Happier, healthier, and smarter: A graduating senior reflects on her UT Dallas experience

By Christina Lanier

I woke up on April 11th to a Google Calendar reminder. Nothing unusual there- I have to set reminders for everything otherwise I’ll accidentally miss every meeting I schedule. The anxiety-inducing aspect of this otherwise innocuous alarm was the fact that it was the reminder I set to go off a month before graduation.

I jumped out of bed; any hope I had of sleeping in was shot. How could this be? I wasn’t done with my capstone, I still had 50 million exams and term papers due before then. What had I done? I milled through my day with the lingering fear that had so rudely awoken me before the sun. Why was I doing this to myself? Why was I graduating early? Why was I even in school????

Of course, the answer to all of those questions was that I had a desire to better myself. I wanted to do what I love. Getting degrees was par for the course. The implicit assumption underlying all of this motivation only occurred to me after a great deal of contemplation (which was, admittedly, a form of procrastination): I wasn’t just doing this for myself. I was doing this to show my parents that even though we didn’t have the money for tutors, college admissions advisers, SAT prep courses, their kid could do this. That they were capable of raising a child who could do better than what their circumstances could predict.

My contemplation over a cup of coffee and procrastination led me to two other realizations. These are things that all of you, my lovely readers, should think about as you approach the impending doom of graduation. Or, frankly, as soon as you start college. You’ve probably heard this before but you’re reading this so I get to nag again.

Be okay with parents gloating. They’re going to do it anyway, so just come to terms with it. I cannot tell you how many of my mom’s friends and coworkers have heard about me but never met me. Even my grandmother’s gym friends know my name. Why? Because they love you and are extremely proud of you. It may be embarrassing, but wouldn’t you do the same for your kid? In a few decades, you will be (trust me).

Stay active (yes, really *sigh*). My first two years of college, I loathed exercise. I laughed at the prospect of working out, even as I saw how much it improved the lives of those around me. I started working out last summer more consistently, and I haven’t stopped since then. Working out is a great way to beat stress and improve your health. Additionally, it has taught me to love my body. It’ll make you be more conscious about your health-related decisions (I’m looking at you, past me in the drive through). Because college can really mess with your body image, health, and wellness, don’t skip out on that quick trip to the AC. Can’t make it to the gym? Try videos online or join a club or rec team on campus. There’s some form of exercise for even the pickiest. You’ll thank me, and everyone else who has nagged you, later.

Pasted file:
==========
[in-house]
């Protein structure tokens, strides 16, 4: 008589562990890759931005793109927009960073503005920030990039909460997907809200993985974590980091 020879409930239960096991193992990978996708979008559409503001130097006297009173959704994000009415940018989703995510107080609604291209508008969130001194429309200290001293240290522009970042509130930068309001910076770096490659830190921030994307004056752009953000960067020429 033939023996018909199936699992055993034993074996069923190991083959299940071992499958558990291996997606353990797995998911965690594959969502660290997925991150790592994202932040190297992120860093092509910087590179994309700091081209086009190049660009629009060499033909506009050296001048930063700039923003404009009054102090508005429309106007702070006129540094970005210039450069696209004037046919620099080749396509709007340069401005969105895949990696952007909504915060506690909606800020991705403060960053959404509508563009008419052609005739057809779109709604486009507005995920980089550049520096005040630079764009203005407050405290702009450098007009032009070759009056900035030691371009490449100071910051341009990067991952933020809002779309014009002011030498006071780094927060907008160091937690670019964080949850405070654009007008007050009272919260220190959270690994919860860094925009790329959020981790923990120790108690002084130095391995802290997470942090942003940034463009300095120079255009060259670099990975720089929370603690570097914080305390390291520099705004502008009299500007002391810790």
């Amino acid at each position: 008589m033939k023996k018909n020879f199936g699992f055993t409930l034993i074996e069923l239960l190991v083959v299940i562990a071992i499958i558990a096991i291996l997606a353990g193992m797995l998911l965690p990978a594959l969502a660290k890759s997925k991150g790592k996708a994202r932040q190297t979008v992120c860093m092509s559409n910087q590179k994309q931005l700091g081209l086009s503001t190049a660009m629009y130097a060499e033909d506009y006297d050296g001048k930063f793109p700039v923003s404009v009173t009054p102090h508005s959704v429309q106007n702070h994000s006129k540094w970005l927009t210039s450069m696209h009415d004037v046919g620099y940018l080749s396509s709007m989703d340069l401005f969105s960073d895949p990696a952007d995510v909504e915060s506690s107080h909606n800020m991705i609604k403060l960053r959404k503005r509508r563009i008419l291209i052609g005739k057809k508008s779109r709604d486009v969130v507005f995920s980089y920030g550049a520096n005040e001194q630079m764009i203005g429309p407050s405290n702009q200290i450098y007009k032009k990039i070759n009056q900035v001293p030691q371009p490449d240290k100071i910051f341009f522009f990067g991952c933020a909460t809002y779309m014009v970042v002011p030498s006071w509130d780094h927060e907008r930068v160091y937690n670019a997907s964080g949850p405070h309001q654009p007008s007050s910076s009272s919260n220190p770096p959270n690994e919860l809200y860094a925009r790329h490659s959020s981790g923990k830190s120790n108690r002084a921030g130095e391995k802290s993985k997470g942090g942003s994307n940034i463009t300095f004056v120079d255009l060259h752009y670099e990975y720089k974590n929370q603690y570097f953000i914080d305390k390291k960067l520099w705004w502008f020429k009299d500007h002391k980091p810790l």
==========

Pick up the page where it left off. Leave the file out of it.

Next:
I’m going to be thinking about both those things as I walk across the stage on May 11th. I’ll look out to the audience and I’ll see my mom crying, waving fiercely as her only child succeeds at everything she wishes she could have done. For her, money, marriage, and life got in the way. Next to her will be my step-father saluting with a thumbs up and a big smile. Later that day, I’ll look in the mirror and realize how much I’ve changed since my first day at UT Dallas. I’m happier, healthier, and certainly smarter. I can thank UT Dallas for all three of those life improvements.

In closing, college will fly by whether it takes you three years or ten or anywhere in between. Don’t coast through this experience with a closed mind and a blind eye to all of the things that matter. This is the chance to figure out who you are and who you want to be. While I certainly know that now, I wish I had realized that sooner.

Take it all in, friends, and enjoy the journey. This is my not-so-farewell to college life. I’ll watch you all from afar as I sit over my grad school books and at the next treadmill over at the gym. I’ll remember when I was in your position with a tinge of nostalgia and a little bit of happiness that I get to watch you grow.


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